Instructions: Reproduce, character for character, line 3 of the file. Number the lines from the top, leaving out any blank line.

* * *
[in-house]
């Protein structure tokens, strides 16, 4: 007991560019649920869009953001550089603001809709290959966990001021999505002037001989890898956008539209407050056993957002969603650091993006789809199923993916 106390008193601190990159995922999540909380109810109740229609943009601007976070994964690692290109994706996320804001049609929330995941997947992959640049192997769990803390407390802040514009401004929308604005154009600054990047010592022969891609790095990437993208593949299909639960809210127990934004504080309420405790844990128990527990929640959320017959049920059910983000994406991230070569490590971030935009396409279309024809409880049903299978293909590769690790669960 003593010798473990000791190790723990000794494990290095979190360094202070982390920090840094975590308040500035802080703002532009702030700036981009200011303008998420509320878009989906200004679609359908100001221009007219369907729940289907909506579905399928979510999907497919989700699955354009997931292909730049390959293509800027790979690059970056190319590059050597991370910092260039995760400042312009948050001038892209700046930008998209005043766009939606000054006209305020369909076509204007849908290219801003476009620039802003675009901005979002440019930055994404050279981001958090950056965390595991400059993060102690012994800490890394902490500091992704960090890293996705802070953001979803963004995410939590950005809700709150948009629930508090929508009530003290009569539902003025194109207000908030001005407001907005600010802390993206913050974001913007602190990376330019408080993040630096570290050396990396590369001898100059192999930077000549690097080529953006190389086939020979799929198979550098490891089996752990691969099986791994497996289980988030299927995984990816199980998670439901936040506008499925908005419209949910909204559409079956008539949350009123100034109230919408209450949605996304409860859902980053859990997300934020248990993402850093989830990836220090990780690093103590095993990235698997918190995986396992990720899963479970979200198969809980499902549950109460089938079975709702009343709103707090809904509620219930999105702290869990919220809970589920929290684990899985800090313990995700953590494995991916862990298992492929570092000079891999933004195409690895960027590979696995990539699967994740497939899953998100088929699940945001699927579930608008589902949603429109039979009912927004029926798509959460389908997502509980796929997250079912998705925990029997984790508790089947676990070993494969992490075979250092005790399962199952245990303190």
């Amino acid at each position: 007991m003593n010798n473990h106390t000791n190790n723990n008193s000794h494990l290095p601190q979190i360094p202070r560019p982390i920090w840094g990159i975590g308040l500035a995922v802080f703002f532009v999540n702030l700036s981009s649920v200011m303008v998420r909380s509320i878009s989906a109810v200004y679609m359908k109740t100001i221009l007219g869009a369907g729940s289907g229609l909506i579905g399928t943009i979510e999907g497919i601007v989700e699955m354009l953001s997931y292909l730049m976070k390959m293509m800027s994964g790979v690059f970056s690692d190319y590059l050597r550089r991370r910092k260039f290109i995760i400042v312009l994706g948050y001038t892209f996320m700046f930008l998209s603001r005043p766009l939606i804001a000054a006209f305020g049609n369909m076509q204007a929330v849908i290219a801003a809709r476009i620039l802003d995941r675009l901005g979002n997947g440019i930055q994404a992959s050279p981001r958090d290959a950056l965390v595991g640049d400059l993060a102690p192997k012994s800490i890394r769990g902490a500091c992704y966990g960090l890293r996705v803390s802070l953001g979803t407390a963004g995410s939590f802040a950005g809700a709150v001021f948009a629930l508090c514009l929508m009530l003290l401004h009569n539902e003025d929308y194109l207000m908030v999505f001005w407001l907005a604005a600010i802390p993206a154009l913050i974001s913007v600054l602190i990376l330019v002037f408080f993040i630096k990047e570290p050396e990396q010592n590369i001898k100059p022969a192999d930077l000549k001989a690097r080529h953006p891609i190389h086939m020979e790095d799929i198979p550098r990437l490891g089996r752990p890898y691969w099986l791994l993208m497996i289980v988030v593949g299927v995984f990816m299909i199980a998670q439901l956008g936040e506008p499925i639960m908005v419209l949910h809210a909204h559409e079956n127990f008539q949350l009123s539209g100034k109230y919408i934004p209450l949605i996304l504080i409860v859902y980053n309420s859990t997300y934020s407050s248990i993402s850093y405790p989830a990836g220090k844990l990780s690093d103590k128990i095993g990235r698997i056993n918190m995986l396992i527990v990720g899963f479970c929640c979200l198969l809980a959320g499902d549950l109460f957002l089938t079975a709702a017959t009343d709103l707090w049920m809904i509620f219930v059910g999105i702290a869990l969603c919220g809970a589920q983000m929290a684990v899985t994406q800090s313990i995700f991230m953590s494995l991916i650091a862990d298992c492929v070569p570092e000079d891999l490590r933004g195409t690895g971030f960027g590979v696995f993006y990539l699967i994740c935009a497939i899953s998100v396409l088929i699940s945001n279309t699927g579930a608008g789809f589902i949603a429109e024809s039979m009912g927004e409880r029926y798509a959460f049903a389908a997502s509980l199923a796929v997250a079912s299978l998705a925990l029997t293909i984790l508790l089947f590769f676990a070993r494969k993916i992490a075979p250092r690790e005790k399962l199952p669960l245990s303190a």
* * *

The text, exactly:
């Amino acid at each position: 007991m003593n010798n473990h106390t000791n190790n723990n008193s000794h494990l290095p601190q979190i360094p202070r560019p982390i920090w840094g990159i975590g308040l500035a995922v802080f703002f532009v999540n702030l700036s981009s649920v200011m303008v998420r909380s509320i878009s989906a109810v200004y679609m359908k109740t100001i221009l007219g869009a369907g729940s289907g229609l909506i579905g399928t943009i979510e999907g497919i601007v989700e699955m354009l953001s997931y292909l730049m976070k390959m293509m800027s994964g790979v690059f970056s690692d190319y590059l050597r550089r991370r910092k260039f290109i995760i400042v312009l994706g948050y001038t892209f996320m700046f930008l998209s603001r005043p766009l939606i804001a000054a006209f305020g049609n369909m076509q204007a929330v849908i290219a801003a809709r476009i620039l802003d995941r675009l901005g979002n997947g440019i930055q994404a992959s050279p981001r958090d290959a950056l965390v595991g640049d400059l993060a102690p192997k012994s800490i890394r769990g902490a500091c992704y966990g960090l890293r996705v803390s802070l953001g979803t407390a963004g995410s939590f802040a950005g809700a709150v001021f948009a629930l508090c514009l929508m009530l003290l401004h009569n539902e003025d929308y194109l207000m908030v999505f001005w407001l907005a604005a600010i802390p993206a154009l913050i974001s913007v600054l602190i990376l330019v002037f408080f993040i630096k990047e570290p050396e990396q010592n590369i001898k100059p022969a192999d930077l000549k001989a690097r080529h953006p891609i190389h086939m020979e790095d799929i198979p550098r990437l490891g089996r752990p890898y691969w099986l791994l993208m497996i289980v988030v593949g299927v995984f990816m299909i199980a998670q439901l956008g936040e506008p499925i639960m908005v419209l949910h809210a909204h559409e079956n127990f008539q949350l009123s539209g100034k109230y919408i934004p209450l949605i996304l504080i409860v859902y980053n309420s859990t997300y934020s407050s248990i993402s850093y405790p989830a990836g220090k844990l990780s690093d103590k128990i095993g990235r698997i056993n918190m995986l396992i527990v990720g899963f479970c929640c979200l198969l809980a959320g499902d549950l109460f957002l089938t079975a709702a017959t009343d709103l707090w049920m809904i509620f219930v059910g999105i702290a869990l969603c919220g809970a589920q983000m929290a684990v899985t994406q800090s313990i995700f991230m953590s494995l991916i650091a862990d298992c492929v070569p570092e000079d891999l490590r933004g195409t690895g971030f960027g590979v696995f993006y990539l699967i994740c935009a497939i899953s998100v396409l088929i699940s945001n279309t699927g579930a608008g789809f589902i949603a429109e024809s039979m009912g927004e409880r029926y798509a959460f049903a389908a997502s509980l199923a796929v997250a079912s299978l998705a925990l029997t293909i984790l508790l089947f590769f676990a070993r494969k993916i992490a075979p250092r690790e005790k399962l199952p669960l245990s303190a």